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Six month manhunt for Terra co-founder Do Kwon ends with arrest in Montenegro — and more questions

Six month manhunt for Terra co-founder Do Kwon ends with arrest in Montenegro — and more questions
Officials in Montenegro said Terra founder Do Kwon was detained at the nation's capital airport.

Crypto fugitive Do Kwon’s six month run has apparently come to an end. On Thursday, officials in Montenegro shocked the cryptocurrency world by disclosing that Kwon, the 31-year-old entrepreneur who once vowed to revolutionise finance, had been held at the airport in the Balkan nation’s capital.

Kwon was apprehended with falsified documents, said Interior Minister Filip Adzic. DL News has learned that authorities also arrested an associate believed to be Han Chang-joon, a senior executive at Chai, a mobile payment provider implicated in the alleged fraud at Terra, Kwon’s failed crypto venture.

“Montenegrin police have detained a person suspected of being one of the most wanted fugitives, South Korean citizen Do Kwon, co-founder and CEO of Singapore-based Terraform Labs,” Adzic said on Twitter.

Dodging Interpol

Wanted by prosecutors in his native South Korea in connection with the $40 billion collapse of Terra last May, Do Kwon has been dodging Interpol as he hopscotched around the world. According to the US Securities and Exchange Commission, he withdrew $100 million from a Swiss bank account between June 2022 and February 2023.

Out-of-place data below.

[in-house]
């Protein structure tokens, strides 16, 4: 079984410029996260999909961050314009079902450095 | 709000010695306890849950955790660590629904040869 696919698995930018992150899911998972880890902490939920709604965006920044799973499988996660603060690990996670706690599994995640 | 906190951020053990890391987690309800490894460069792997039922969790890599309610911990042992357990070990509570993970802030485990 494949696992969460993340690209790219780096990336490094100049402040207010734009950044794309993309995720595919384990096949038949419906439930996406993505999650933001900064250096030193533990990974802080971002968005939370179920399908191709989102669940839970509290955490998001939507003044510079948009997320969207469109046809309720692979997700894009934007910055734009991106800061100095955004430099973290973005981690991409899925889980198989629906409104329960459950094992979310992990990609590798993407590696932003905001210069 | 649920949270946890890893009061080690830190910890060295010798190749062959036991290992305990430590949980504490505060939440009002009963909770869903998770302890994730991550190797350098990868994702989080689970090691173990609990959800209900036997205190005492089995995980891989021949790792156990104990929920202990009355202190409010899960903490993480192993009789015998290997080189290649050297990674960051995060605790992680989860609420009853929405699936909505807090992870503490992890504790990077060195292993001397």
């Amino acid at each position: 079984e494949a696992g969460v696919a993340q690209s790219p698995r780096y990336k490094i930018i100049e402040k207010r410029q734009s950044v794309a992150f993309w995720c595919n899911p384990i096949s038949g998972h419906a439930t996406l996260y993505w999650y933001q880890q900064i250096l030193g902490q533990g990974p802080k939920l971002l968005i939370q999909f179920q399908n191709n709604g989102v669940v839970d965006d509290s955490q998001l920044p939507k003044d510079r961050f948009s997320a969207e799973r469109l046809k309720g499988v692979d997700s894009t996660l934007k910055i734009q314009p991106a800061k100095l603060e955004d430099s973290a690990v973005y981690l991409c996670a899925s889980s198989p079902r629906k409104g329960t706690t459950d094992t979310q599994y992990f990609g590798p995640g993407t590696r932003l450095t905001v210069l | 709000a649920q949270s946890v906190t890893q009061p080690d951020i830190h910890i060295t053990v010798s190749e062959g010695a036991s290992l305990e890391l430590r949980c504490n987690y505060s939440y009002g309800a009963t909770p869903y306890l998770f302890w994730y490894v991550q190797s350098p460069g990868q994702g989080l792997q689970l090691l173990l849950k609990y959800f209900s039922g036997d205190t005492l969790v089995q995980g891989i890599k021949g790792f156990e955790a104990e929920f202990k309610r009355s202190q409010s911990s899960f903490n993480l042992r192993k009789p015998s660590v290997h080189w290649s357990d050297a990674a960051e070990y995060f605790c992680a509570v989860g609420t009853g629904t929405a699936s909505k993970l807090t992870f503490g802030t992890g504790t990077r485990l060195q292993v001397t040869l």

Kwon was last known to be in Serbia, and police in Belgrade had been hot on his trail and had begun a pre-extradition process, Branko Stamenkovic, Serbia’s head of the Special Prosecution Office for High Tech Crime told DL News in an exclusive interview Thursday.

Serbian authorities told DL News they are waiting for confirmation from Interpol that the man arrested is Do Kwon.

“I have no idea what logic he had in coming here,” Stamenkovic told DL News. “We were surprised… Maybe he thought because we have no bilateral extradition agreement with South Korea that he would be safe, but we are signatories to the same international treaty. If I knew where he was we would arrest him immediately.”

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Stamenkovic made these comments about an hour before Montenegrin authorities announced Kwon’s detention in Podgorica.

South Korean officials appear to have been close to fixing Kwon’s location for some time. In February, prosecutors travelled to Serbia seeking assistance in their pursuit of Do Kwon. Stamenkovic told DL News that Kwon was travelling with another South Korean man.

The Asian nation’s officials shared details of Do Kwon’s movements and Serbian police were following several leads, according to Stamenkovic. But the trail had recently gone cold.

‘It is most likely because of actions undertaken by Serbian Prosecution and police that the suspects fled from the country trying to get refuge in the region.’

—  Branko Stamenkovic

It wasn’t hard to leave Serbia, a landlocked nation that shares a porous border with several Balkan countries. Serbian citizens do not need a passport to cross into Montenegro, Bosnia and North Macedonia.

“It is most likely because of actions undertaken by Serbian Prosecution and police for their extradition, arrest and additional evidence, that the suspects fled from the country trying to get refuge in the region,” Stamenkovic told DL News after hearing news of the arrest.

A most wanted man

There has been no announcement on the official government website in Montenegro. “As soon as we get the official confirmation, the [Ministry of Interior] will announce,” Adzic told DL News.

The focus now will turn to whether Kwon can be extradited to South Korea to face fraud charges. After prosecutors issued an arrest warrant for Kwon in September, Interpol released a red notice seeking his detention. Authorities in Singapore, where Terra is based, are also investigating Kwon. And the SEC recently filed a civil action against Kwon and Terra.